CHARLESTOWN (JULY 05, 2016) “Year after year, I’ve received anonymous letters from persons basically ‘cursing out’ the Culturama Committee for organizing the queen pageants” said Executive Director of the Culturama Secretariat, Mr. Antonio Liburd.
The disclosure was made in an interview conducted by local writer, Lorna Smithen- Bussue in the Culturama Secretariat at the Cotton Ginnery Mall, Charlestown, on July 05, 2016.
According to Mr. Liburd, Culturama, Nevis’ cultural festival, was designed by the Nevis Dramatic and Cultural Society (NEDACS) with the aim of “preserving and promoting the country’s cultural traditions”, many of which seemingly were on the verge of extinction.
“It was felt that Nevis was losing its cultural traditions and a lot of the things that were being regarded as the culture of Nevis were becoming extinct. Masquerade, Johnny Walker, Cowboys and Indians, folk music, folk dancing and all the other cultural dances were no longer being practiced.”
Preoccupation with safeguarding society’s cultural heritage is not innovative to NEDACS but can be traced to the world’s first cities as early as 4000 to 3500 BC. These early societies saw the need to promote the cultural identities of their people through festivals, ceremonies and traditions.
Furthermore, research has shown that the beliefs of today’s societies arose from dominant cultural impacts made in earlier periods. It is through these cultural beliefs that national consciousness, based on history is developed.
In light of this, Liburd thinks that the socio-religious structure of Nevisian society has led to the development of problems faced by the Culturama Committee such as inability to source contestants for the pageant, talented youths and the troupes; ‘contestants lock down’ and the effects of cultural diversity.
“I know there is one community in Nevis that is very religious and there is a primary school in that area and we have faced some difficulties in getting that school to participate in Culturama” he said
He went on to state that despite the criterion used for the selection of contestants who must be Nevisian or have resided on the island for a period of not less than 12 months, the closely knit and somewhat religious nature of the community has nonetheless negatively impacted the selection process
“There were times when we faced some difficulties in terms of sourcing Nevisians or persons who were residents of Nevis to enter the Ms Culture Queen Pageant and so we opened it up to participation from St. Kitts” he said.
Furthermore, the popular grapevine method of ‘news circulation’ enhanced by the closely knitted nature of the Nevisian society has also negatively influenced the decisions of the Committee
“There are times too when we have contestants ‘lock down’, when persons get to know a person is going in for the Queen show, swimwear or even Mr. Kool. Persons in the community will meet them and discourage them from entering and then you know we have to go on a mission to source contestants, as the persons who already signed up, get cold feet and withdraw” he said.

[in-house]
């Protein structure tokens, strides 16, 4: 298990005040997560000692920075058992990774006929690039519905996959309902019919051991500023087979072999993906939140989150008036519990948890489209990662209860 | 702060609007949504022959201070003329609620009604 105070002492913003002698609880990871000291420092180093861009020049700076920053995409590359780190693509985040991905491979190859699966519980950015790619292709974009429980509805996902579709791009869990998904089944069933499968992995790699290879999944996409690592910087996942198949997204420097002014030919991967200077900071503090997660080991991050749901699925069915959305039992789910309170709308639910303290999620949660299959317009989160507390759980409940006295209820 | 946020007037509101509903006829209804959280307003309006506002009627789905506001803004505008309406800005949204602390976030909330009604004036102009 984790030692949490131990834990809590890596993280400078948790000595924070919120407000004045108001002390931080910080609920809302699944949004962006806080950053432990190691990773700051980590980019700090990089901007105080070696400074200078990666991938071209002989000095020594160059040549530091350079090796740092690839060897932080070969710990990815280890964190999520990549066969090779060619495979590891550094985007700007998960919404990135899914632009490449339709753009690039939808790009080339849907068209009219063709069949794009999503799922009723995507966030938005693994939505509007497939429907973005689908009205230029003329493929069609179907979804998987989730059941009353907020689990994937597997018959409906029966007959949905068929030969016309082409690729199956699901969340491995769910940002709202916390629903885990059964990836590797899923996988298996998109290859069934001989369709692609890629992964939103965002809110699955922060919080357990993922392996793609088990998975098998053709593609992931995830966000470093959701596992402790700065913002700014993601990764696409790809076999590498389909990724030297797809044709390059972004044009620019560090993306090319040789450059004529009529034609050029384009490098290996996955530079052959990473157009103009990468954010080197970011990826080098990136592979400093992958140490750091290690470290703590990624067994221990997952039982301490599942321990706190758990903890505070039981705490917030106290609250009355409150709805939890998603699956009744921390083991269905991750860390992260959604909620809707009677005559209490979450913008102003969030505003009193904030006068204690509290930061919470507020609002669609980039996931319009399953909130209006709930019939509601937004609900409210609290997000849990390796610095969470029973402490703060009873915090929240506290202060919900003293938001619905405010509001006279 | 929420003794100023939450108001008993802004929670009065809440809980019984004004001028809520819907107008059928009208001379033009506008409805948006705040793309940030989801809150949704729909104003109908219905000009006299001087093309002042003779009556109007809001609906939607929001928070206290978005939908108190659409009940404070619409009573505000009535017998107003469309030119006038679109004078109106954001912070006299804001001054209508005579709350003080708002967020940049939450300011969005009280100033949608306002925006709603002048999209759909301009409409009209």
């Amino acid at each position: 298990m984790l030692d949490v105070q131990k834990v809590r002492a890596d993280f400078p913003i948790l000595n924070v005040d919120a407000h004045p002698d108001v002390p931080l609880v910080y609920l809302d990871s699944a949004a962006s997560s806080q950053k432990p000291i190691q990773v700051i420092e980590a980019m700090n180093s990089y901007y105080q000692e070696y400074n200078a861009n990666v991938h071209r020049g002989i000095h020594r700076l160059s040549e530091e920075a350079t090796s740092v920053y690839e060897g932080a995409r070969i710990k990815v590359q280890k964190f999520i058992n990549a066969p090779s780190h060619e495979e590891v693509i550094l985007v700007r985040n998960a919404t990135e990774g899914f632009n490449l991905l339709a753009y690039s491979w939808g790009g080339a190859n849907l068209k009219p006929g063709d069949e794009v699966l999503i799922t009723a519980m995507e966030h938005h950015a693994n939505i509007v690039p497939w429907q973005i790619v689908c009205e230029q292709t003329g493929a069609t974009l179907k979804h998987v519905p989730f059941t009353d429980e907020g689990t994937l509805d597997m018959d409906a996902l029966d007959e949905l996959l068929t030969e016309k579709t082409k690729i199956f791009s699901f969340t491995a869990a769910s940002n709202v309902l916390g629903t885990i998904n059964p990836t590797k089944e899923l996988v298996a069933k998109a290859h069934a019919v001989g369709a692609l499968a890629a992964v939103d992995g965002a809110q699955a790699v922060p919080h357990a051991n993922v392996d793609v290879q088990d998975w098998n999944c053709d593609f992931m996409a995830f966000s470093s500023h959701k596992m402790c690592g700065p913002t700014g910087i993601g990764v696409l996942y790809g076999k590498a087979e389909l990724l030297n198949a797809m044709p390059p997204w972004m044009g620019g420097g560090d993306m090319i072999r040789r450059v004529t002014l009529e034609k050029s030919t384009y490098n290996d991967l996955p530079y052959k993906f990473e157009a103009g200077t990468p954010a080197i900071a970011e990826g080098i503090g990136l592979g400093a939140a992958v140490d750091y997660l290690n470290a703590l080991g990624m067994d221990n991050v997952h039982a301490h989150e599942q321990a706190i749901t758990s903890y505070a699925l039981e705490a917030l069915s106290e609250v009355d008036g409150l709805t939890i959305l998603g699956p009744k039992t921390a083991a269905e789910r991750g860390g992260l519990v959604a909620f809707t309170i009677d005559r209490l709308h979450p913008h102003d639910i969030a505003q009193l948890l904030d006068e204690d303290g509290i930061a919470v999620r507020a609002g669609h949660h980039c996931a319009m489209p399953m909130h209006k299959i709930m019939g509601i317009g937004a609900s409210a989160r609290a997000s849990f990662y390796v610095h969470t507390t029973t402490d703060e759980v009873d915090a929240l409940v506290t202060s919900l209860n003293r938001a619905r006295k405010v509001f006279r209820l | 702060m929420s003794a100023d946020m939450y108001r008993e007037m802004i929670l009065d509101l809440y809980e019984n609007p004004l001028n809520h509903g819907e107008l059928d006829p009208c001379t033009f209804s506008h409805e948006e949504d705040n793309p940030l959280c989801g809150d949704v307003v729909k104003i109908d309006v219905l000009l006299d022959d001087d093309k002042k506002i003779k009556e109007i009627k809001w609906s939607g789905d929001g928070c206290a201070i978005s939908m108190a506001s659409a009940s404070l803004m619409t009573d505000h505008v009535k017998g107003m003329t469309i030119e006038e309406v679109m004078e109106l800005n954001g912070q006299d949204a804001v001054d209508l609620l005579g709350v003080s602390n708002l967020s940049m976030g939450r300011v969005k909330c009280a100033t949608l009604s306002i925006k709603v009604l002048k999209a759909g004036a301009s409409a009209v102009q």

Evidence has shown that there is a movement in Caribbean countries away from monoculture societies to more pluralistic societies. This has resulted in competition between the traditional practices of Nevisians and non –nationals living on the island.
“You’ll find that a lot of roti’s are now on the menu of Nevis, a lot of jerk pork and Jamaican spices, Ackee and salt fish and so our culture has changed and so too has Culturama” Liburd said.
In his view, this is an indication of the dynamism of culture and the Committee has to make decisions that are abreast with these cultural changes especially as Ms. Culturama Queen also competes in Ms. Caribbean Culture Queen Pageant
“When Culturama started, the costumes were basically made of indigenous materials. However, with the competition faced from other regional carnivals we have to compete. Persons no longer see the flour bag, the crocus bag and the jumbie beads attractive so we have had to change to keep up with the competition. Hence you’ll see a queen contestant in an evening wear that is of a carnival nature” he said
Liburd concurred, however, that despite the diversification of our culture, Nevisians are expected to withstand some of these changes in order to maintain their national identity.
“I think that Culturama is unique to Nevis and it speaks to the cultural heritage of Nevis. I strongly feel that if our culture is to survive, that it has to be done through Culturama annually so that these traditions could be practiced, promoted and showcased so that the culture lives on” Mr. Liburd said.